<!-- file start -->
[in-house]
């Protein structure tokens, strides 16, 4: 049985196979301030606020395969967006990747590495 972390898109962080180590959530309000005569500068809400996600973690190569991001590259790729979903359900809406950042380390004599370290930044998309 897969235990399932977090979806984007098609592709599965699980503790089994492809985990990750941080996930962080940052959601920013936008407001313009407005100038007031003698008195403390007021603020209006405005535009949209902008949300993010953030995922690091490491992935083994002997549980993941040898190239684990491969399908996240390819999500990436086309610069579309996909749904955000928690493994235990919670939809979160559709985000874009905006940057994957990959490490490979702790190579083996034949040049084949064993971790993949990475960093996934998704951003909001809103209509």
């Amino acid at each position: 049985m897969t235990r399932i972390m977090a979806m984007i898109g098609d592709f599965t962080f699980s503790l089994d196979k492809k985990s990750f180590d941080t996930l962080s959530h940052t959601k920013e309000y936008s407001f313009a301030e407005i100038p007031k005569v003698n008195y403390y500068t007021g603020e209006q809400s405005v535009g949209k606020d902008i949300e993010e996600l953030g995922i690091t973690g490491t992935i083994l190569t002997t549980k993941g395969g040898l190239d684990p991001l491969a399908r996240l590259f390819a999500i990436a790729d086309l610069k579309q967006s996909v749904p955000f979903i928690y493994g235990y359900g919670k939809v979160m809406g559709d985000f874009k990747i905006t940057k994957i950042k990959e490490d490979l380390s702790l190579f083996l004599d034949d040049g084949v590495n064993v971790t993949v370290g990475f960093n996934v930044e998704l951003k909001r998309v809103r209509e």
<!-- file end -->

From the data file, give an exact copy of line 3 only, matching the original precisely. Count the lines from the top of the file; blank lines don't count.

């Amino acid at each position: 049985m897969t235990r399932i972390m977090a979806m984007i898109g098609d592709f599965t962080f699980s503790l089994d196979k492809k985990s990750f180590d941080t996930l962080s959530h940052t959601k920013e309000y936008s407001f313009a301030e407005i100038p007031k005569v003698n008195y403390y500068t007021g603020e209006q809400s405005v535009g949209k606020d902008i949300e993010e996600l953030g995922i690091t973690g490491t992935i083994l190569t002997t549980k993941g395969g040898l190239d684990p991001l491969a399908r996240l590259f390819a999500i990436a790729d086309l610069k579309q967006s996909v749904p955000f979903i928690y493994g235990y359900g919670k939809v979160m809406g559709d985000f874009k990747i905006t940057k994957i950042k990959e490490d490979l380390s702790l190579f083996l004599d034949d040049g084949v590495n064993v971790t993949v370290g990475f960093n996934v930044e998704l951003k909001r998309v809103r209509e």